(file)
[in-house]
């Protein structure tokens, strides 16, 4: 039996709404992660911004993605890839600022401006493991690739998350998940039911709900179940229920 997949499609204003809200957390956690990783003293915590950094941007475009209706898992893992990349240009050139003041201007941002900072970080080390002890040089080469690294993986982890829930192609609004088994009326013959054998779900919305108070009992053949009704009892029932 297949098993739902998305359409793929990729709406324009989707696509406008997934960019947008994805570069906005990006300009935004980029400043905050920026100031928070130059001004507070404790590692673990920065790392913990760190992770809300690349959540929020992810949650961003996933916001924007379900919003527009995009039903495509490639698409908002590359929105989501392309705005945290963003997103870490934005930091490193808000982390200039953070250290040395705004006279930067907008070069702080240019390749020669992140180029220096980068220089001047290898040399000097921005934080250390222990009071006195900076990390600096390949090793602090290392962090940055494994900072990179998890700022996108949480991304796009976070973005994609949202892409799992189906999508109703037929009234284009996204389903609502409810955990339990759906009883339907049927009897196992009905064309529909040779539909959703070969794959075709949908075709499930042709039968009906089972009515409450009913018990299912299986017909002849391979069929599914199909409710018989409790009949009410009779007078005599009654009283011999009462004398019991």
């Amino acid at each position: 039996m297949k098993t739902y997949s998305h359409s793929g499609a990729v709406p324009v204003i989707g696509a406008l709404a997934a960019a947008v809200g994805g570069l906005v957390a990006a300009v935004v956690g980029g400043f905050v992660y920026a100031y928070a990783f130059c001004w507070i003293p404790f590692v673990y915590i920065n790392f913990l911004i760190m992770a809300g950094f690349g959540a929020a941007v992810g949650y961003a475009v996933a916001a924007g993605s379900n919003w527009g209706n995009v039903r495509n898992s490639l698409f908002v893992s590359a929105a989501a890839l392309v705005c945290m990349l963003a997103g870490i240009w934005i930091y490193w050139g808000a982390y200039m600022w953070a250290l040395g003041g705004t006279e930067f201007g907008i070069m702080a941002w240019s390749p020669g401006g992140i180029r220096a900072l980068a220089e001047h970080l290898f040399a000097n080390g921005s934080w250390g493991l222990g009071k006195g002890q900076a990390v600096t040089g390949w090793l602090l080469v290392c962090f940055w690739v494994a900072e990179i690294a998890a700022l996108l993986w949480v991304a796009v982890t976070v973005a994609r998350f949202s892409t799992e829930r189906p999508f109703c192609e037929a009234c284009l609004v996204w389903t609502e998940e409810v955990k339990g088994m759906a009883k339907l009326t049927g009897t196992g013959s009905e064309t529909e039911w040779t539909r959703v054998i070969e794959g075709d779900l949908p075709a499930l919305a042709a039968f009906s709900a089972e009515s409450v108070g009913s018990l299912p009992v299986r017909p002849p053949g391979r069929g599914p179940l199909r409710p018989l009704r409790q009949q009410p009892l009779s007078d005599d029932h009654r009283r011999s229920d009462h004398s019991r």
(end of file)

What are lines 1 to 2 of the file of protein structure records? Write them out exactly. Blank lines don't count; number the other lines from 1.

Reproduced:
[in-house]
């Protein structure tokens, strides 16, 4: 039996709404992660911004993605890839600022401006493991690739998350998940039911709900179940229920 997949499609204003809200957390956690990783003293915590950094941007475009209706898992893992990349240009050139003041201007941002900072970080080390002890040089080469690294993986982890829930192609609004088994009326013959054998779900919305108070009992053949009704009892029932 297949098993739902998305359409793929990729709406324009989707696509406008997934960019947008994805570069906005990006300009935004980029400043905050920026100031928070130059001004507070404790590692673990920065790392913990760190992770809300690349959540929020992810949650961003996933916001924007379900919003527009995009039903495509490639698409908002590359929105989501392309705005945290963003997103870490934005930091490193808000982390200039953070250290040395705004006279930067907008070069702080240019390749020669992140180029220096980068220089001047290898040399000097921005934080250390222990009071006195900076990390600096390949090793602090290392962090940055494994900072990179998890700022996108949480991304796009976070973005994609949202892409799992189906999508109703037929009234284009996204389903609502409810955990339990759906009883339907049927009897196992009905064309529909040779539909959703070969794959075709949908075709499930042709039968009906089972009515409450009913018990299912299986017909002849391979069929599914199909409710018989409790009949009410009779007078005599009654009283011999009462004398019991």